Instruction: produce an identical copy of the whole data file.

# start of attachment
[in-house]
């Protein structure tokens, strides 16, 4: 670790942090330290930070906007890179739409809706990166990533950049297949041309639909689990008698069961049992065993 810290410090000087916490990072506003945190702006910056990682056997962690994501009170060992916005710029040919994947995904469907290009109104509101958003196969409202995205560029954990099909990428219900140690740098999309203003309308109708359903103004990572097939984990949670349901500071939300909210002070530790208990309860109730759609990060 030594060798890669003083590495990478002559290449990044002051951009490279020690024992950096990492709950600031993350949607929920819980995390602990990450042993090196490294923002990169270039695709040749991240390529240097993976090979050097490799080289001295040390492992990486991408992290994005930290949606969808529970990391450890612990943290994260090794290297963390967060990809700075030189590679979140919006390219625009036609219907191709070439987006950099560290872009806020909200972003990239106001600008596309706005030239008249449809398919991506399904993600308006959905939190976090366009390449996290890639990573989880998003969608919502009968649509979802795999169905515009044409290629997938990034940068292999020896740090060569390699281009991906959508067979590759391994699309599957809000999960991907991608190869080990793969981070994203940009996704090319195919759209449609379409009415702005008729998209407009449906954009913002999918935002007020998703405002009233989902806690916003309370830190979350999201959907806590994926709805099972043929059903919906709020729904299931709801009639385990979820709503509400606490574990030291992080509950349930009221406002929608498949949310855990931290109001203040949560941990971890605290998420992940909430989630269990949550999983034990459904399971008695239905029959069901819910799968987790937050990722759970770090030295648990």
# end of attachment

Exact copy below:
[in-house]
């Protein structure tokens, strides 16, 4: 670790942090330290930070906007890179739409809706990166990533950049297949041309639909689990008698069961049992065993 810290410090000087916490990072506003945190702006910056990682056997962690994501009170060992916005710029040919994947995904469907290009109104509101958003196969409202995205560029954990099909990428219900140690740098999309203003309308109708359903103004990572097939984990949670349901500071939300909210002070530790208990309860109730759609990060 030594060798890669003083590495990478002559290449990044002051951009490279020690024992950096990492709950600031993350949607929920819980995390602990990450042993090196490294923002990169270039695709040749991240390529240097993976090979050097490799080289001295040390492992990486991408992290994005930290949606969808529970990391450890612990943290994260090794290297963390967060990809700075030189590679979140919006390219625009036609219907191709070439987006950099560290872009806020909200972003990239106001600008596309706005030239008249449809398919991506399904993600308006959905939190976090366009390449996290890639990573989880998003969608919502009968649509979802795999169905515009044409290629997938990034940068292999020896740090060569390699281009991906959508067979590759391994699309599957809000999960991907991608190869080990793969981070994203940009996704090319195919759209449609379409009415702005008729998209407009449906954009913002999918935002007020998703405002009233989902806690916003309370830190979350999201959907806590994926709805099972043929059903919906709020729904299931709801009639385990979820709503509400606490574990030291992080509950349930009221406002929608498949949310855990931290109001203040949560941990971890605290998420992940909430989630269990949550999983034990459904399971008695239905029959069901819910799968987790937050990722759970770090030295648990």